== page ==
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EUH 4930: Special Topics

The Industrial Revolution in Europe and the United States in the 19th Century:
A Comparative Study

Professor Steven Kreis

Florida Atlantic University
Fall 1990

COURSE OBJECTIVES:  This course is designed to introduce the interested upper level undergraduate and graduate student to the economic history of Europe and the United States during the 19th century.   The approach is comparative so that we can obtain a more general picture of the industrialization of western nations, c.1760-1914.  We shall focus on the causes and origins of the Industrial Revolution---as a question of historiography---as well as the patterns of economic growth exhibited by England, the United States, France and Germany.   Other topics of discussion will include: labor history, technological innovation and technology transfer, capital growth, entrepreneurship and what we shall be calling an "industrial culture."  Above all, it is my sincere hope that the student will come to understand the Industrial Revolution as a historical event as well as the focus of a continuous historiographical debate.


Tom Kemp, Industrialization in Nineteenth-Century Europe
Friedrich Engels, The Condition of the Working Class in England
Alan Dawley, Class and Community: The Industrial Revolution in Lynn
Herbert Gutman, Work, Culture and Society in Industrializing America

COURSE REQUIREMENTS:   This course is intentionally designed as a seminar.  What this means is that you will be required to complete about 100 pages of reading per week---sometimes less, sometimes more.  When you come to class you should have completed your assignments and be prepared to discuss them.  Failure to complete your reading will mean an incomplete class experience.  I will usually present either one or two formal lectures per evening and there will be plenty of time for discussion both during and after the lectures.  My lectures, furthermore, will either pinpoint large or general trends or, will focus on smaller details of interest both to myself and the course.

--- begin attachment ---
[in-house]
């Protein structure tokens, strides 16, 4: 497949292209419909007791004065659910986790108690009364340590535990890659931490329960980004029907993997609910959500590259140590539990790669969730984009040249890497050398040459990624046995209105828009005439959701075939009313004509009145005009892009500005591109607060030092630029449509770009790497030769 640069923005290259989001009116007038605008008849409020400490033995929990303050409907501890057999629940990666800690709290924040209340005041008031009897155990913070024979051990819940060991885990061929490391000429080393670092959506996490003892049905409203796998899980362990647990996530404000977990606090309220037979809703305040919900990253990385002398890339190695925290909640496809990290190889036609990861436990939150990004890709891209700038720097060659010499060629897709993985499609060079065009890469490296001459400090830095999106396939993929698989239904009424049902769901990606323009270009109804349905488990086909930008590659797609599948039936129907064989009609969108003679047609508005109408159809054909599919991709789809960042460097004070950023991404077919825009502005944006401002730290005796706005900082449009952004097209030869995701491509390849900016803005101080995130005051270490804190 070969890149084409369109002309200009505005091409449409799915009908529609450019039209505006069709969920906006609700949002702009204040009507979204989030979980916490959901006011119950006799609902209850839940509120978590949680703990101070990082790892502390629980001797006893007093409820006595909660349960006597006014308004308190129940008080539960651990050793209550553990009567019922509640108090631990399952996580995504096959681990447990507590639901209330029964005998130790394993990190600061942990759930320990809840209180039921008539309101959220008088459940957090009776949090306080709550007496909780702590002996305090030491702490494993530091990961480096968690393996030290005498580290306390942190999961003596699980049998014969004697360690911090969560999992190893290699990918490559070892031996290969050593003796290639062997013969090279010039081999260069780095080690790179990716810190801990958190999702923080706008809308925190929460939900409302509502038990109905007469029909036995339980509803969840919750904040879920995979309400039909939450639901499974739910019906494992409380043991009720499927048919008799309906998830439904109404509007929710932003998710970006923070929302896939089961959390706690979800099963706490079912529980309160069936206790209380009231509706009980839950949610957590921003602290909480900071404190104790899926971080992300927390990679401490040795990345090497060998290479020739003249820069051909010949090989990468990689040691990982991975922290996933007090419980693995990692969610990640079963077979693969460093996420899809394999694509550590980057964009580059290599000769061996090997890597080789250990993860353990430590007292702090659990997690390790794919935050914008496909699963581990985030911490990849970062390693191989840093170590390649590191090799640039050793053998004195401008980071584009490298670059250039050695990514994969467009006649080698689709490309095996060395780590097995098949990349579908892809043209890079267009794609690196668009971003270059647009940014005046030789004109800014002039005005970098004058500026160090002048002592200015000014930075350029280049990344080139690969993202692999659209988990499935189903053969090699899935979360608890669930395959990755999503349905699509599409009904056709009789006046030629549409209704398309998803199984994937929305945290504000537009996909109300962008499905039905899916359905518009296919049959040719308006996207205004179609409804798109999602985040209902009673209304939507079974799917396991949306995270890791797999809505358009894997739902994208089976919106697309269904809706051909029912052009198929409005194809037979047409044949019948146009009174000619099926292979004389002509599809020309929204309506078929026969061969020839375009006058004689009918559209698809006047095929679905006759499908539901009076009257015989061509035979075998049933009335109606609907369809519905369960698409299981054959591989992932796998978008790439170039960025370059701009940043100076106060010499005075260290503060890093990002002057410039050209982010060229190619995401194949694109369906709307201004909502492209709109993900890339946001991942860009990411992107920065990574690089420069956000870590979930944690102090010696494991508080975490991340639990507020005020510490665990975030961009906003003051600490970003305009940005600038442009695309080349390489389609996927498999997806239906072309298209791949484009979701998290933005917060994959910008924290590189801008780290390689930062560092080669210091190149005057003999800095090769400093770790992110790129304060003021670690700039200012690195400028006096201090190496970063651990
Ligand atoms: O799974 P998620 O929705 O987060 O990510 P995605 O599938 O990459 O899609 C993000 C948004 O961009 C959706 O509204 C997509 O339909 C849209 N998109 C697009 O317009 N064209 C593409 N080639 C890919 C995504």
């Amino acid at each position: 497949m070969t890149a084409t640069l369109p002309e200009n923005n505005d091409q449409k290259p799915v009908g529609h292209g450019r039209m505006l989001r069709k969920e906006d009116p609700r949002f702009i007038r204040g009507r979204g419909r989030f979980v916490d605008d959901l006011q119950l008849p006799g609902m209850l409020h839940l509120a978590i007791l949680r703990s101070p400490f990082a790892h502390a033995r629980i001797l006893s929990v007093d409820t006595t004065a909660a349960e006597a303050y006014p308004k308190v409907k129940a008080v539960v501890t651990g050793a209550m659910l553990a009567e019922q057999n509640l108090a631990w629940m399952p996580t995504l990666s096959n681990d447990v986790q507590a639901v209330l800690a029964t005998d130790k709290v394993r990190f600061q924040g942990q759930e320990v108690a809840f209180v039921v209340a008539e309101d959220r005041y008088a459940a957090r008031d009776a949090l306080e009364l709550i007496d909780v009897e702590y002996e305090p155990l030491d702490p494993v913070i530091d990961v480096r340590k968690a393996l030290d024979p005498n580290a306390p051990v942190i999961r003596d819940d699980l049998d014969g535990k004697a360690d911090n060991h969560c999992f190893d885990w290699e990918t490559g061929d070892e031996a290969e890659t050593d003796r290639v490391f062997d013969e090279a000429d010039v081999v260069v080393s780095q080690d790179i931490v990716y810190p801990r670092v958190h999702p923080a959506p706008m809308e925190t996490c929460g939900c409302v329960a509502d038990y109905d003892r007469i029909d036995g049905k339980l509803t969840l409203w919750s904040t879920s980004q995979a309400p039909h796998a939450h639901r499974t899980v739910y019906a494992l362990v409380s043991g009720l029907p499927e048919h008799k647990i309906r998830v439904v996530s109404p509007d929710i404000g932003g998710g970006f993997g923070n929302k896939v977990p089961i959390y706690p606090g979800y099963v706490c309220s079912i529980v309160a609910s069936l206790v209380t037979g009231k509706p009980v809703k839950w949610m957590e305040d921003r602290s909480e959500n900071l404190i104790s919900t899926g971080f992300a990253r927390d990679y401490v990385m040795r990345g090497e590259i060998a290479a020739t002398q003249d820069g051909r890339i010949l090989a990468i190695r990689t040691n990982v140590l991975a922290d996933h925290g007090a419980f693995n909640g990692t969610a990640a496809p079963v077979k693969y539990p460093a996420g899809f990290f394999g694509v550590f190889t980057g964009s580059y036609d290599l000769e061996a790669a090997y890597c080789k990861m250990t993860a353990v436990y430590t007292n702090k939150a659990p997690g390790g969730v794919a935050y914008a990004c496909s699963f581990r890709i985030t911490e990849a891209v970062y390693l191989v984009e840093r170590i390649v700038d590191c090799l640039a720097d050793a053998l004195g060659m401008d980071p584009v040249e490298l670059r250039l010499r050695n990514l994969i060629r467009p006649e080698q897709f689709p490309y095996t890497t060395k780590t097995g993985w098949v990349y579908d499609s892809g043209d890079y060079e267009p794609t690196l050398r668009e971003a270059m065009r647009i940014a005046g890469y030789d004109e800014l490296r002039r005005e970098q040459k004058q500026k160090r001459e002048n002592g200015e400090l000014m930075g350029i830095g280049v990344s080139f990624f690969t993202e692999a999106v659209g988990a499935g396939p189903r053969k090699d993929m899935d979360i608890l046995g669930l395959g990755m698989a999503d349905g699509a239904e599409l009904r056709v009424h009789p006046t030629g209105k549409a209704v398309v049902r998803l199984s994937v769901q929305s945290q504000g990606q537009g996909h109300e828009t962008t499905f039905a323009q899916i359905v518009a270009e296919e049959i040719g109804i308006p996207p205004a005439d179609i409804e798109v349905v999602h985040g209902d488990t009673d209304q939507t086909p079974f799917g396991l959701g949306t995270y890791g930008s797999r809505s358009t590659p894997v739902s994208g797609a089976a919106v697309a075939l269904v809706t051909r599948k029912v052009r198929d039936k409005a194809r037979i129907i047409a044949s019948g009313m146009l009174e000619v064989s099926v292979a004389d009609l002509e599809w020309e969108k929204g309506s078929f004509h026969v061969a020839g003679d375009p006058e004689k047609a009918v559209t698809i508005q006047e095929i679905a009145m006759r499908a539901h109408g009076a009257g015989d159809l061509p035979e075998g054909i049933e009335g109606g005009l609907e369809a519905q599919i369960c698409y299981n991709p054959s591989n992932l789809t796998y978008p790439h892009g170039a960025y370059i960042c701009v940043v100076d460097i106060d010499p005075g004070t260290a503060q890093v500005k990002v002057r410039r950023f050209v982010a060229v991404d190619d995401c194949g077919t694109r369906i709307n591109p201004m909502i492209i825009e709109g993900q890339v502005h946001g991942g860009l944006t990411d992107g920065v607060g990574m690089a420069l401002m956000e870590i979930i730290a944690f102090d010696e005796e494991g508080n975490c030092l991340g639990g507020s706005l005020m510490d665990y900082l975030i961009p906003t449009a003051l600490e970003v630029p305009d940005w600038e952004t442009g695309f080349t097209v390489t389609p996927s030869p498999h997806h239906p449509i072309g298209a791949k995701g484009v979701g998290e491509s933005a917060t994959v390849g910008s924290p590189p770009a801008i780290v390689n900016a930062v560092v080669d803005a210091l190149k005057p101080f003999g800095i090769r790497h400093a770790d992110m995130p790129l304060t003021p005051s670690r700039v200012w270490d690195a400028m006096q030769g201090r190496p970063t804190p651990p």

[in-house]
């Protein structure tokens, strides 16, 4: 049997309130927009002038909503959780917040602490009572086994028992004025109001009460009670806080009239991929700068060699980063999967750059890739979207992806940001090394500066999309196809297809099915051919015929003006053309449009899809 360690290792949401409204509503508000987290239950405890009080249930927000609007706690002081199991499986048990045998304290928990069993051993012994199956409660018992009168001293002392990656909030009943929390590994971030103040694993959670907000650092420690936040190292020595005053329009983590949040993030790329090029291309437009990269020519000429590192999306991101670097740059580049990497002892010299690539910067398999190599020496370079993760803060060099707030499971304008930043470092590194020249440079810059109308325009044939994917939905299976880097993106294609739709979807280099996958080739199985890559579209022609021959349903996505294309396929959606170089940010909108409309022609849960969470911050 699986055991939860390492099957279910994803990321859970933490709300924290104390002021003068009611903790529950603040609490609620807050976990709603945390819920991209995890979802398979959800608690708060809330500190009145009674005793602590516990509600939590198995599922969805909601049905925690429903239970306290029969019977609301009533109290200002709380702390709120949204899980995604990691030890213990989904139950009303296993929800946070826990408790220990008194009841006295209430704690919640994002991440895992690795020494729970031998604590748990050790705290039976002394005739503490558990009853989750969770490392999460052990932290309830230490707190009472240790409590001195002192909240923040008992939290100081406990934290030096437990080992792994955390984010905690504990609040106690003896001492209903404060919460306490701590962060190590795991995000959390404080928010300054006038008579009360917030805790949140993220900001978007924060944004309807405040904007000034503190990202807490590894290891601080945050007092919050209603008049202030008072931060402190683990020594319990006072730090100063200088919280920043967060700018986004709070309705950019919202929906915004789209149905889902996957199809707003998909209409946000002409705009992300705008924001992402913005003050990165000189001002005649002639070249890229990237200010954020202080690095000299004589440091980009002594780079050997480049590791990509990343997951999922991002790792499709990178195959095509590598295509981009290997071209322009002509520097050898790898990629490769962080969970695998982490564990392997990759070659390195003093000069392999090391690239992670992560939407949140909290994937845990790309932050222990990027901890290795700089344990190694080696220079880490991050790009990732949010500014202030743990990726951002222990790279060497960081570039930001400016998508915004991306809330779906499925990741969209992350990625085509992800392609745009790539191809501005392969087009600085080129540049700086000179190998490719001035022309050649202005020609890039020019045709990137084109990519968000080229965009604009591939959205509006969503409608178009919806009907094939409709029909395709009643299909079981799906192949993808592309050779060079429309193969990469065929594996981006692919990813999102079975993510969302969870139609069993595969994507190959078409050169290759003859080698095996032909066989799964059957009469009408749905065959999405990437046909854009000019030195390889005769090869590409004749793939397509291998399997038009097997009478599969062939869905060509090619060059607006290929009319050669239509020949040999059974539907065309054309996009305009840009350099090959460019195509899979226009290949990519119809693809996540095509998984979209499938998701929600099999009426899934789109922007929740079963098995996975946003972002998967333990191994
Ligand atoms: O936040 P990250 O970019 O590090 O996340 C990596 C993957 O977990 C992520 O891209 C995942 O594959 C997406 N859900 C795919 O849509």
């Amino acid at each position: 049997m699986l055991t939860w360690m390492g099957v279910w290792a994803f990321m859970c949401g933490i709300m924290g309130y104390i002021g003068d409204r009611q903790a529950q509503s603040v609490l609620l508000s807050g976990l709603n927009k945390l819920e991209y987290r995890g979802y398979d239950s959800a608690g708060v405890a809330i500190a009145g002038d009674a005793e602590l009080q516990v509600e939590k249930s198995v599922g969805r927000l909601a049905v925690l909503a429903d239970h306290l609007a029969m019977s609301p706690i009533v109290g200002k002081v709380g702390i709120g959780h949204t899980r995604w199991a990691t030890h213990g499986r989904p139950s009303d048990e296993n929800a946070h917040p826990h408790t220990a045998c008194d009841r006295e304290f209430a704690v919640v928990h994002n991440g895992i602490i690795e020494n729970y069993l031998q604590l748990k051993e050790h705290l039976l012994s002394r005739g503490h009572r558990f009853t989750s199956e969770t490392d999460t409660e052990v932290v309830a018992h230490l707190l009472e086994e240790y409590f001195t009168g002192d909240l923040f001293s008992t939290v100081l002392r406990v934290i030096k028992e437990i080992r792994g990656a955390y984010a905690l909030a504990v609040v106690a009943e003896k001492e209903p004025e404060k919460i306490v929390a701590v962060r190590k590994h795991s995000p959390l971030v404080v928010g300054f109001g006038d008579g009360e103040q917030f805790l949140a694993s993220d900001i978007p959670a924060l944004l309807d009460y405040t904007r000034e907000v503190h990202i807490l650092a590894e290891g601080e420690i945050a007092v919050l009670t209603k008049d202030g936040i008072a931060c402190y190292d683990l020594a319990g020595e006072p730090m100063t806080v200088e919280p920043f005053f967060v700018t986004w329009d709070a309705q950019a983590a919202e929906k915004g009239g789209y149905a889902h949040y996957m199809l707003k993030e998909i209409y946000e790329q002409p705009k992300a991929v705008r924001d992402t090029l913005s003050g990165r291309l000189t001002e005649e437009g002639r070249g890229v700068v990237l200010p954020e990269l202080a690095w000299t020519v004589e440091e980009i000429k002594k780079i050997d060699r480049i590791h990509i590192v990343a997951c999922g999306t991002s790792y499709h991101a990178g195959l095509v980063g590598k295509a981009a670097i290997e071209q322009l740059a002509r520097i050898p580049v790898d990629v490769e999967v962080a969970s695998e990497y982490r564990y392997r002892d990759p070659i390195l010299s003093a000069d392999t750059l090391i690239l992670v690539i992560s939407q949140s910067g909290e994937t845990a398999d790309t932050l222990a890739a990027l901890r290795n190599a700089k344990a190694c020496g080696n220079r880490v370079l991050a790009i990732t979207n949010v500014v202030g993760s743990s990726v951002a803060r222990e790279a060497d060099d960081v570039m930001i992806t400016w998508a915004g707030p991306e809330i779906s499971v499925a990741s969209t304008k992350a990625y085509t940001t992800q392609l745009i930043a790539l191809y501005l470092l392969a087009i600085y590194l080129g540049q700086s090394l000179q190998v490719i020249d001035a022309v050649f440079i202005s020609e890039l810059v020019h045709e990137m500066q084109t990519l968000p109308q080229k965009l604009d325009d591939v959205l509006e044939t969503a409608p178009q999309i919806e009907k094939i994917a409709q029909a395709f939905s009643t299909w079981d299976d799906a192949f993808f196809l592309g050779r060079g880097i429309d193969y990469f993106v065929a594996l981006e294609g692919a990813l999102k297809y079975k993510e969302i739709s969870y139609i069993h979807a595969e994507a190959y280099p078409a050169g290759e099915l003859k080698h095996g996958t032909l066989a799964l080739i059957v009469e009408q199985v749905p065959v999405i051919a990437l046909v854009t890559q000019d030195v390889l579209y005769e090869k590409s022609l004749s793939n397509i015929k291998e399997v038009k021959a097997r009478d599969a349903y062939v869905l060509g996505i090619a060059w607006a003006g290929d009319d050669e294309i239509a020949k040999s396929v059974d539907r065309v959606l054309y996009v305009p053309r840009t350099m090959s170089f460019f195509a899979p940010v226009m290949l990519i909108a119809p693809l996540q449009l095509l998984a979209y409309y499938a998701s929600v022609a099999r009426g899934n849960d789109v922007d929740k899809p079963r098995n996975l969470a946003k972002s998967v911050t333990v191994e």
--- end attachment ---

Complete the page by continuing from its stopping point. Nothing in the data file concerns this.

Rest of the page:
Because this course is designed as a seminar, you will have to do quite a bit of reading.  The four titles listed above are your general texts.  Other readings will be assigned on a weekly basis and in most cases I will have the books and/or articles available each evening.

There are no examinations in this course!

You will, however, have to submit TWO research papers.  These papers should be between 7-10 pages and typed.  The tentative topics are as follows:

Paper 1: Choose a technological innovation and explain how  that innovation revolutionized production in a particular industry. An example would be the steam     engine, power loom or interchangeable parts.

Paper 2: Choose a country and explain the pattern of economic growth exhibited by that country. In other words, discuss how that country moved from a traditional economy to industrial capitalism.

I will, of course, elaborate on these topics in the next few weeks. Regardless, you should begin thinking about both topics as soon as possible.

A STATEMENT: Contrary to popular belief, economic history can be interesting. However, it is a difficult subject and at times the reading will be so dense and boring that you may have wished you never signed up for this course. Just the same, I am convinced that the Industrial Revolution as well as its companion and antecedent, the Scientific Revolution, have done more to fashion the modern world than just about any other historical event. Although the topics may seem both "heady and heavy," I do want to have some fun. With this in mind, you will find the class extremely informal and hopefully informative.


January 9 Course Introduction and Outline: A Brief Overview of European and American Industrialization
January 16 What is an Industrial Revolution? Patterns of Economic Growth -- Marx and the Historians
January 23 The First Industrial Nation: The Origins and Causes of the Industrial Revolution in England
January 30 Science, Technology and Entrepreneurial Skill in the Industrial Revolution
February 6 The Paradox of French Industrialization
February 13 Industrial Germany and State Intervention
Comparative Labor History -- Engels and The Condition of the Working Class in England
February 27 No Class -- Spring Break
March 6 The United States -- Was There an Industrial Revolution?
March 13 Technology Transfer -- the United States and Great Britain
March 20 Work, Culture and Society in the United States
March 27 Adam Smith Comes of Age -- The 19th Century Science of Political Economy
April 3 The Second Industrial Revolution
April 10 European Imperialism
Toward the 20th Century and the Great War -- The Decline of Industrial England
April 27 Semester Ends -- Grades Due

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copyright � 2000 Steven Kreis
Last Revised -- April 13, 2012